Hello, January! For so many, this is the time of year when we are renewing our goals for life: health, finances, or maybe an even bigger change.
It is also when a homeschool mom begins to feel the slump. Maybe it is cabin fever for the kids, or the feeling of being “behind.” The excitement of the holidays is over and it is time to be back on a productive schedule. Yet, somehow, you haven’t got what it takes to get that ball rolling again.
This is a perfect time to renew your homeschool vision.
vision is something every homeschool family needs. It is likely, you have one or at least, you had one when you began. There was something that compelled you to take on the duties of your children’s education.
How to Renew Your Homeschool Vision
Start with WHY
I always encourage new homeschool families to think about why they want to homeschool and write down their vision for what they want to accomplish. Have you done that? If not, now is a wonderful time to begin.
For some families, homeschooling was the plan from the birth of their first sweet baby. For others, it was a desperate attempt to help a child struggling with bullying, learning disabilities or health issues. Knowing and remembering your reasons is the first step to renewing your homeschool vision.
Our homeschool vision has a long list, but here are a few of our “whys”
We want to be the main influence in our children’s lives, not the secondary influence.
We want our children to have a Christ-centered education and upbringing.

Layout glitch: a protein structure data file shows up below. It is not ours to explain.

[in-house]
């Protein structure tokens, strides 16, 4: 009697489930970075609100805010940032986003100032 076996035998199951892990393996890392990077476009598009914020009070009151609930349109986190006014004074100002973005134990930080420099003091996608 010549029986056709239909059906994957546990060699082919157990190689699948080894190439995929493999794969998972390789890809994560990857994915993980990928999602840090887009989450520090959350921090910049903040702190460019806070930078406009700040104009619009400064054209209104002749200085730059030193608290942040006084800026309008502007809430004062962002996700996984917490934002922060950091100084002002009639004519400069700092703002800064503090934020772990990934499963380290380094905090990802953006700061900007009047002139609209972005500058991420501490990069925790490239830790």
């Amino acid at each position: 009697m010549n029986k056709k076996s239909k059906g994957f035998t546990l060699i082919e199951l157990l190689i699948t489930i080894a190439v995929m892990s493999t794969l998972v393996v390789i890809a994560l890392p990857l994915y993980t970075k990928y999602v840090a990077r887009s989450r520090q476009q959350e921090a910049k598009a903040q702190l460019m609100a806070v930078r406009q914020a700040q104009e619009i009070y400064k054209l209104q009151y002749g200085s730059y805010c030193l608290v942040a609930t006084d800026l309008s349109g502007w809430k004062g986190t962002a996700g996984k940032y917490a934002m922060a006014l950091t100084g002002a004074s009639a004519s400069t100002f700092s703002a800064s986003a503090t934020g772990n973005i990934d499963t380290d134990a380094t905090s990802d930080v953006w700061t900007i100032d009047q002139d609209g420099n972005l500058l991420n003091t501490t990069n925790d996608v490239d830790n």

We want to keep our family relationships close by having the kids grow up ‘together’ instead of separated into different classrooms (or schools) all day.
We want our children to experience life as it happens, instead of experiencing ‘school’ and then ‘after school.’
We want to be in charge of the content of our children’s education.
Decide the Details
Long ago, I sat down with pen and paper and wrote down all the things I wanted my children to learn (in big, basic categories). I wanted them to know all the histories, accomplish certain levels in math, to learn to read and write and speak well and to be able to defend their faith. I also wanted them to have the basic skills to run a home, manage finances, operate a car, grow food, make clothes, play music, and understand natural health and nutrition. Finally, I wanted them to be part of a close-knit family, to learn proper social skills and manners and to put God at the center of their lives.
Now that I had a basic idea of where we were going, I needed a map to get there. So I drew up a plan (again, very basic and broad). How would I accomplish these goals? Further, if I could only accomplish a few, which would be the priorities? And would my kids know what was most important?
Start a list like this for your family. Don’t worry: you won’t finish in one day. It is something that may take several days of prayer and thought, and it will evolve over the years. This is simply your starting point.
With these lofty goals in front of you, you’ll either get excited or completely overwhelmed. Don’t do the overwhelmed thing! After all, you’ve made it this far in your homeschooling journey! Now it is time to deliberately seek out encouragement for all the things on your list.
Start with scripture
Go to the source of strength, God’s word for your encouragement:
If any of you lacks wisdom, let him ask of God, who gives to all liberally and without reproach, and it will be given to him. James 1:5
You shall teach them to your children, speaking of them when you sit in your house, when you walk by the way, when you lie down, and when you rise up. Deuteronomy 11:19
I can do all things through Christ who strengthens me. Philippians 4:13
Beware lest anyone cheat you through philosophy and empty deceit, according to the tradition of men, according to the basic principles of the world, and not according to Christ. Colossians 2:8